Similarly, Koplenig (2019) shows, inter alia, that population size correlates with morphological complexity, but that proportion of L2 learners does not. His results are in keeping with the absolute measurements of Lupyan and Dale (2010), yet not with their theoretical explanation which is based on relative complexity. Assuming Koplenig's results are correct, they imply that Lupyan and Dale successfully identified an existing phenomenon (i.e., the correlation between population size and relative complexity). However, their explanation of the phenomenon would need to be revised. This is another illustration of the importance of the absolute-relative mismatch: even if the absolute complexity measurements per se are correct, it does not necessarily mean that they can be used as the basis for making hypotheses about relative complexity.

4.2. Systematic Literature Review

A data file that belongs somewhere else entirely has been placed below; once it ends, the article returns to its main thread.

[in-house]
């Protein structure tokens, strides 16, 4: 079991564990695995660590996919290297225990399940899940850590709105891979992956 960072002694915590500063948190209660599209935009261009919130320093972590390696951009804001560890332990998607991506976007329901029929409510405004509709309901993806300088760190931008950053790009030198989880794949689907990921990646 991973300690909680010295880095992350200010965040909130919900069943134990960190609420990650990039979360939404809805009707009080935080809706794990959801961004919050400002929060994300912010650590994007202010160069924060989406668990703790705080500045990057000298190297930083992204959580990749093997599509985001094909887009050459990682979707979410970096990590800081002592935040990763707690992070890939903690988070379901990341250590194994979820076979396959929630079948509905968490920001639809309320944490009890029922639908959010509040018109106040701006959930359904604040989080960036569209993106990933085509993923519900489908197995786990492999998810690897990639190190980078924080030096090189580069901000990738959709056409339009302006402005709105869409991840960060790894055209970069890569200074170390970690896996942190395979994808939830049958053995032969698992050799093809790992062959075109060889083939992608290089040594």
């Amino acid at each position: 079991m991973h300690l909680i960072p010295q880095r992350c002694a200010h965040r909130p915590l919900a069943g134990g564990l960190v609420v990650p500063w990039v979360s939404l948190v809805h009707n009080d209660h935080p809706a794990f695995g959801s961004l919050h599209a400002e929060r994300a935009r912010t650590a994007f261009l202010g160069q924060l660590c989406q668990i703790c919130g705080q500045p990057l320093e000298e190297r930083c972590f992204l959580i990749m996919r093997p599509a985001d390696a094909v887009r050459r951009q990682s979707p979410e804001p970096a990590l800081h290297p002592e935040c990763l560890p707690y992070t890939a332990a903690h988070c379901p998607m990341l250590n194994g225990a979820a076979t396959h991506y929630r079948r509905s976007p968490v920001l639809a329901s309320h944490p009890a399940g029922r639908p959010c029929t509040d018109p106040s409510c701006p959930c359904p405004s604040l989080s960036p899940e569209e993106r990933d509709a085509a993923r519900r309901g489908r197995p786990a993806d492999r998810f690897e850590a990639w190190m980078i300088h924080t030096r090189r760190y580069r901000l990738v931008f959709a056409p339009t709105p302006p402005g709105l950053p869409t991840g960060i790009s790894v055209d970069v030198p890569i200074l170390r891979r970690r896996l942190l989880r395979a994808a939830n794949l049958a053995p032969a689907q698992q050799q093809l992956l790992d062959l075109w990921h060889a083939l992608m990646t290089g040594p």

To estimate how common the absolute-relative mismatch actually is we conduct a systematic review of the literature. For this purpose, we tap The Causal Hypotheses in Evolutionary Linguistics Database12 (CHIELD) (Roberts et al., 2020) which lists studies containing explicit hypotheses about the role of various factors in language change and evolution. These hypotheses are represented as causal graphs. We extract all database entries (documents) where at least one variable contains either the sequence complex or the sequence simpl (sic), to account for words like complex, complexity, complexification, simple, simplicity, simplification etc. On 2020-10-16, this search yielded 76 documents. Then we manually remove all documents that do not conform to the following criteria: